However, its worth mentioning that ANY binocs will benefit from a tripod mounting, at least as an option in the toolkit. Having the optics held steady like this will maximize the binoc’s quality of view & faintness of objects visible- simply by removing the shakes inevitable from being hand-held!

Avoid any & all binocs advertised with “zoom” magnification, ruby-coated lenses, and/or displayed at WalGetCo- or anywhere else, especially if priced at $19.95; there are surely going to be serviceable binocs that fit these descriptions, but the odds are against it… and who needs the frustration? As they say, “The bitterness of poor quality remains long after the sweetness of a low price is forgotten“. ‘Nuff said.

One of the absolute best sources for binocs i’ve found is From what i’ve seen there, their least expensive offering will be far better than those i’ve just recommended against, and their prices are unbeatable! This is a solid outfit, and their website is easy to follow, with excellent descriptions of all the binocs they carry. Another good source for binocs is Garrett Optical– and there’s actually quite a bit of overlap between what these two vendors carry. In some instances their prices can be matched by the larger astro-gear retailers mentioned above, yet in many cases these two sources will have the better deals- and for pretty much the same, good quality stuff.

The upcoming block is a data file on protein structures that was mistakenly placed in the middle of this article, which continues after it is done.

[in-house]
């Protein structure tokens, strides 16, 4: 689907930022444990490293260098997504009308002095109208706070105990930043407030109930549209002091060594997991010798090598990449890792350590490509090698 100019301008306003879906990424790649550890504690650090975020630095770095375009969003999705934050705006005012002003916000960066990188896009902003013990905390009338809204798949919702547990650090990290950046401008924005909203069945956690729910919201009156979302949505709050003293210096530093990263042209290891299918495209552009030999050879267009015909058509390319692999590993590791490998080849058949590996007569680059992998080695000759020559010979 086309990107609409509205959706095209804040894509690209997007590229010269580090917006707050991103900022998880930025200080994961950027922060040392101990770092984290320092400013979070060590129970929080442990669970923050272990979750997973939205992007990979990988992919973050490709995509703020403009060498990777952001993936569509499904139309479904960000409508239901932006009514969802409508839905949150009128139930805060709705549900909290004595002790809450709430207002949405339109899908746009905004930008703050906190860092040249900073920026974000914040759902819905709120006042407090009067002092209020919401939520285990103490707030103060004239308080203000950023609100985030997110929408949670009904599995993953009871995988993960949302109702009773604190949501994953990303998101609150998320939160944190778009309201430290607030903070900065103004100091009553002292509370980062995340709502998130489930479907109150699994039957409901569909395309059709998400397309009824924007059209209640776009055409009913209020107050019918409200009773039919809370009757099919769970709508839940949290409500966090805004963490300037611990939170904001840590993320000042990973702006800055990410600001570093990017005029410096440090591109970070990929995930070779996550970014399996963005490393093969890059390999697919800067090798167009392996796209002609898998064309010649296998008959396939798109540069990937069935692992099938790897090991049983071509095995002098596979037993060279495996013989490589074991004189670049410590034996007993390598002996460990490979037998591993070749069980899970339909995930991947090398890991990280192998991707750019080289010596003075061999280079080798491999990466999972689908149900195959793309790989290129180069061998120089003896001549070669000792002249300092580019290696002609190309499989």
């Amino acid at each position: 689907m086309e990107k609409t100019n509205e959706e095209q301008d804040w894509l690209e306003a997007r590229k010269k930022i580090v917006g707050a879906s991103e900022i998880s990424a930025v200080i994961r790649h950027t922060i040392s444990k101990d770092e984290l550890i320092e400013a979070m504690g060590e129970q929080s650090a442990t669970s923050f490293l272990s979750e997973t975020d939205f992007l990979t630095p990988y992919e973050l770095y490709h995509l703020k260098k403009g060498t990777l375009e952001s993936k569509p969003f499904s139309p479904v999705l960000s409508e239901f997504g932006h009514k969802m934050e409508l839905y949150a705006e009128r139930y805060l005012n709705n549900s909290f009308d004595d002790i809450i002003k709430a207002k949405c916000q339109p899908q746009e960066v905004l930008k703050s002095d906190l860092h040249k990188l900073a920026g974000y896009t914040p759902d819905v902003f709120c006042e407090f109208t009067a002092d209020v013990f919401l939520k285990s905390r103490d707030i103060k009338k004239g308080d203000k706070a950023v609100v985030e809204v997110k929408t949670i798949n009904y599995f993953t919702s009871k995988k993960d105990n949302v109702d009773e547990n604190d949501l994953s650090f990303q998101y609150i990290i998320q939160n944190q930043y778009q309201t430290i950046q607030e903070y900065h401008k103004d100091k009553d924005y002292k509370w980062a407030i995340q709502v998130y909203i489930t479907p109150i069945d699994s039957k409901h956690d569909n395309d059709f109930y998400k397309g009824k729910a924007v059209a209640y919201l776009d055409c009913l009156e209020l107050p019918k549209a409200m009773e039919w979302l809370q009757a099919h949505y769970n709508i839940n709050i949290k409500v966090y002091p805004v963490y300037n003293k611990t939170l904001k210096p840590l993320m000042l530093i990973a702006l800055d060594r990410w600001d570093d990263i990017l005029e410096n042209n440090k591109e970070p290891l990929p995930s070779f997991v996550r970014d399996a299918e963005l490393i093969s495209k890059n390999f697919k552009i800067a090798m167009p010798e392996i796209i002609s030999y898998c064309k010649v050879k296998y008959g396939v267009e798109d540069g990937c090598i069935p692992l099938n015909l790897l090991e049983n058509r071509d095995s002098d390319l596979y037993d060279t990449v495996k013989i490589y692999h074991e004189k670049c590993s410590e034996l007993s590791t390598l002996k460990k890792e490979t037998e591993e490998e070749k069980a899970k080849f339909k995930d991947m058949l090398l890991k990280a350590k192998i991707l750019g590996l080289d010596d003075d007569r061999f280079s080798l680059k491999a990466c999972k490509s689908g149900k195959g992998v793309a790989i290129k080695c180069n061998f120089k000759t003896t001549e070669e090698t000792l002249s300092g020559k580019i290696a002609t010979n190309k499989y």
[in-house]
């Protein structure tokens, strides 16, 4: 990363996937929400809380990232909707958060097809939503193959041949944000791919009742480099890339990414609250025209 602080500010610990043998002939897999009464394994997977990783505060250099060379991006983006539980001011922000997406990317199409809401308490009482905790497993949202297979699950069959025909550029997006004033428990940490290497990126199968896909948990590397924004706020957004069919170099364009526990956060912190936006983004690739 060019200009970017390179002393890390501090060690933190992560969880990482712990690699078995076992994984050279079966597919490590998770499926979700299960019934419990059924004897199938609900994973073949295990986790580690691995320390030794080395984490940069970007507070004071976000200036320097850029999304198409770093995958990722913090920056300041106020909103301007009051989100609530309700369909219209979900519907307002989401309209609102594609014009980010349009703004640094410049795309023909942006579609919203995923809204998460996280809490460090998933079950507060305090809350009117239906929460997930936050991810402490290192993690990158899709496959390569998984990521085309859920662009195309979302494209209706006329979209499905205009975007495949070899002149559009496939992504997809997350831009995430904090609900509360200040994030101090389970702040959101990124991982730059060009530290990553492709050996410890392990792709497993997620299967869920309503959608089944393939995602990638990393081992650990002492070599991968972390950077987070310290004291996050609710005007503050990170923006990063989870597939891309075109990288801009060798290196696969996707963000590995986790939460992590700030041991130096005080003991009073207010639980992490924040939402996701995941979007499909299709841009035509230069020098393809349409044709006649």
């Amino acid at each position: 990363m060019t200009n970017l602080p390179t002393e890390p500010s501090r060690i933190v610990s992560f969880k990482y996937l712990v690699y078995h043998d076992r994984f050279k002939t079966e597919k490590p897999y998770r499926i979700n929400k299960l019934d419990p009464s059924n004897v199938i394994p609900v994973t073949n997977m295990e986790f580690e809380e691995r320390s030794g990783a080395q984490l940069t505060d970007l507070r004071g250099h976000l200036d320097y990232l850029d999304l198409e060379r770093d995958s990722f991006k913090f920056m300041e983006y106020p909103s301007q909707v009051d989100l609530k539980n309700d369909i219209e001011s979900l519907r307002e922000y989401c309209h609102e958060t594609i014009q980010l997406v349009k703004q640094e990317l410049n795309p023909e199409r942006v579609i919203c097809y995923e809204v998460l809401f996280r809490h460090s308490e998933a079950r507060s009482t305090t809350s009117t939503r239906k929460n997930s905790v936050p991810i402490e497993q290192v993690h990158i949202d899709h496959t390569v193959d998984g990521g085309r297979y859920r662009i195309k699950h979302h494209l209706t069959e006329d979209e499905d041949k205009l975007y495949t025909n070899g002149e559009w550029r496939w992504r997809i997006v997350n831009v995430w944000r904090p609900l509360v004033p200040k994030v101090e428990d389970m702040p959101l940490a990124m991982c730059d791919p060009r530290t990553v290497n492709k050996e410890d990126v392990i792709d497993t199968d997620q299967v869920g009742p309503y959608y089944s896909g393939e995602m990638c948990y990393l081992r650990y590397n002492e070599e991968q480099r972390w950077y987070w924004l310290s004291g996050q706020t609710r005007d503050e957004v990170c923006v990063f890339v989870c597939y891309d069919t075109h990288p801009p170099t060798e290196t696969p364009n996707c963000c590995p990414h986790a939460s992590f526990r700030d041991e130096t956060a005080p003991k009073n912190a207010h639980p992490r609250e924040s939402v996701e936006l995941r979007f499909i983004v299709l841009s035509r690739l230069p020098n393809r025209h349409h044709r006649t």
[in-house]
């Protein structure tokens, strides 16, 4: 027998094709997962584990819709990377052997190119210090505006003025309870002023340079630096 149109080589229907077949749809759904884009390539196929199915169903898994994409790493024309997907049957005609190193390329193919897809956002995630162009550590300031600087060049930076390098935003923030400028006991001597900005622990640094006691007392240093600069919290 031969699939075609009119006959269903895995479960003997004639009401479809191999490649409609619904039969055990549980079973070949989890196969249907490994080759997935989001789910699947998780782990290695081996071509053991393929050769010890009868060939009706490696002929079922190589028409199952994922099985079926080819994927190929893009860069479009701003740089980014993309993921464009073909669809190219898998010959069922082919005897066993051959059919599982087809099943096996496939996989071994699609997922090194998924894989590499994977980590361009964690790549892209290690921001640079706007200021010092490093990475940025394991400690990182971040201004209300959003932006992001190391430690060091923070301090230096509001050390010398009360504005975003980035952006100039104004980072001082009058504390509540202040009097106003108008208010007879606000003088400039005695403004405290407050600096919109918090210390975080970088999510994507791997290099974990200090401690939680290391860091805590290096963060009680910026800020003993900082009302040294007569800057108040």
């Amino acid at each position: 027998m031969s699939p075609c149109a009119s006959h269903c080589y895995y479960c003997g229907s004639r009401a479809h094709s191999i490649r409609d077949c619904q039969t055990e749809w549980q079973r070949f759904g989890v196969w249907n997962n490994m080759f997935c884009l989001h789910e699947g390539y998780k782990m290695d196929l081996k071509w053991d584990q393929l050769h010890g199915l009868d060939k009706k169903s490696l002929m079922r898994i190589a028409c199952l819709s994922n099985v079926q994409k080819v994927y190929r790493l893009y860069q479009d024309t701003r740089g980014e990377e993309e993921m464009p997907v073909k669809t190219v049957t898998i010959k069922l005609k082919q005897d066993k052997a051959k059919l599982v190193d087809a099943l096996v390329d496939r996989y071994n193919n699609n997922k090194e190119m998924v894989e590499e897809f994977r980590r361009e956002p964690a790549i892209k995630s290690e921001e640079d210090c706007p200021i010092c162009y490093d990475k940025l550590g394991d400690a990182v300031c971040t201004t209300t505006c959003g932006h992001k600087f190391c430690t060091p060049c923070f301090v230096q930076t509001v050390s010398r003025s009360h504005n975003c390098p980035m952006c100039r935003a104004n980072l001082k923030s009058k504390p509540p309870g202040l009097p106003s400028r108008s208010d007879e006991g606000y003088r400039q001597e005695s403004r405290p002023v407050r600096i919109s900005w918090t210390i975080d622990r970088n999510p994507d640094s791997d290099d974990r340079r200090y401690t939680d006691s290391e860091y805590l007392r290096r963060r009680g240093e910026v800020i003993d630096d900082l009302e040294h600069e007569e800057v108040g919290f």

There is something mysteriously compelling about a telescope. Most certainly its this allure that the WalGetCo’s of our world are tapping into… especially around the holidays, when logical buying rationale is often suspended, & glitz & glamour rules the aisles! This is particularly true if the scope brandishes a sexy, white tube- even better if it’s equipped with plenty of shiny, scientific looking knobs, sprockets, & gizmos! Cover your ears to the siren calls, and please keep going…